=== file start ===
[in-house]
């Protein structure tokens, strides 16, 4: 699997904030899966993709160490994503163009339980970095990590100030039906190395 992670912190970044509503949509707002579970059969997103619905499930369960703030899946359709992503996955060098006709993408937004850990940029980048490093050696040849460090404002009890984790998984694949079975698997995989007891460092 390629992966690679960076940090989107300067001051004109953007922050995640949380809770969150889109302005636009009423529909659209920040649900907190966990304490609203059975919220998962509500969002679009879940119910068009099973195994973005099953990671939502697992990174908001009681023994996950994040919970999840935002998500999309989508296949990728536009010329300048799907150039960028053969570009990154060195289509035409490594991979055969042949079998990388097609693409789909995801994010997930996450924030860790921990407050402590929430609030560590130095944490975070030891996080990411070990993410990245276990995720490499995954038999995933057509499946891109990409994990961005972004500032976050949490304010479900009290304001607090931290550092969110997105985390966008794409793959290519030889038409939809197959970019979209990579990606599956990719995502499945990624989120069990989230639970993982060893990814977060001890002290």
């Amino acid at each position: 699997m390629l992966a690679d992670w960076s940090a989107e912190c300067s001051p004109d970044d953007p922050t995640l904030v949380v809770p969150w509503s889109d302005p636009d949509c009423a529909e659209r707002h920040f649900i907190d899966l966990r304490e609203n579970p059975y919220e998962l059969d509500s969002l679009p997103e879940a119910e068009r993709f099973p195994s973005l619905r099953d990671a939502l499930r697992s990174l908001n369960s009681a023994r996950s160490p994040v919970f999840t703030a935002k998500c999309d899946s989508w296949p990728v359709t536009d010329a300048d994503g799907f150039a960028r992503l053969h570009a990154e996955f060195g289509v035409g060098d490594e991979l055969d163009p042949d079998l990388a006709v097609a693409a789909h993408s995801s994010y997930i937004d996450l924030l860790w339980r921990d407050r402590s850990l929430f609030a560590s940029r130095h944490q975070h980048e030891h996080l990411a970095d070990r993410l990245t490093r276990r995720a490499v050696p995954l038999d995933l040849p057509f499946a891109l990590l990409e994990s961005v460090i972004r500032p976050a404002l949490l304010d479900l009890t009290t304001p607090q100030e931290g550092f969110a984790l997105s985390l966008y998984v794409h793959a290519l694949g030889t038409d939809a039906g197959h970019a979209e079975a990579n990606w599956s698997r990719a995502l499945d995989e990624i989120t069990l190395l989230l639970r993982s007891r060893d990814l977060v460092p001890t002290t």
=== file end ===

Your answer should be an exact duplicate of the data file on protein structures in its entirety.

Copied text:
[in-house]
């Protein structure tokens, strides 16, 4: 699997904030899966993709160490994503163009339980970095990590100030039906190395 992670912190970044509503949509707002579970059969997103619905499930369960703030899946359709992503996955060098006709993408937004850990940029980048490093050696040849460090404002009890984790998984694949079975698997995989007891460092 390629992966690679960076940090989107300067001051004109953007922050995640949380809770969150889109302005636009009423529909659209920040649900907190966990304490609203059975919220998962509500969002679009879940119910068009099973195994973005099953990671939502697992990174908001009681023994996950994040919970999840935002998500999309989508296949990728536009010329300048799907150039960028053969570009990154060195289509035409490594991979055969042949079998990388097609693409789909995801994010997930996450924030860790921990407050402590929430609030560590130095944490975070030891996080990411070990993410990245276990995720490499995954038999995933057509499946891109990409994990961005972004500032976050949490304010479900009290304001607090931290550092969110997105985390966008794409793959290519030889038409939809197959970019979209990579990606599956990719995502499945990624989120069990989230639970993982060893990814977060001890002290």
């Amino acid at each position: 699997m390629l992966a690679d992670w960076s940090a989107e912190c300067s001051p004109d970044d953007p922050t995640l904030v949380v809770p969150w509503s889109d302005p636009d949509c009423a529909e659209r707002h920040f649900i907190d899966l966990r304490e609203n579970p059975y919220e998962l059969d509500s969002l679009p997103e879940a119910e068009r993709f099973p195994s973005l619905r099953d990671a939502l499930r697992s990174l908001n369960s009681a023994r996950s160490p994040v919970f999840t703030a935002k998500c999309d899946s989508w296949p990728v359709t536009d010329a300048d994503g799907f150039a960028r992503l053969h570009a990154e996955f060195g289509v035409g060098d490594e991979l055969d163009p042949d079998l990388a006709v097609a693409a789909h993408s995801s994010y997930i937004d996450l924030l860790w339980r921990d407050r402590s850990l929430f609030a560590s940029r130095h944490q975070h980048e030891h996080l990411a970095d070990r993410l990245t490093r276990r995720a490499v050696p995954l038999d995933l040849p057509f499946a891109l990590l990409e994990s961005v460090i972004r500032p976050a404002l949490l304010d479900l009890t009290t304001p607090q100030e931290g550092f969110a984790l997105s985390l966008y998984v794409h793959a290519l694949g030889t038409d939809a039906g197959h970019a979209e079975a990579n990606w599956s698997r990719a995502l499945d995989e990624i989120t069990l190395l989230l639970r993982s007891r060893d990814l977060v460092p001890t002290t």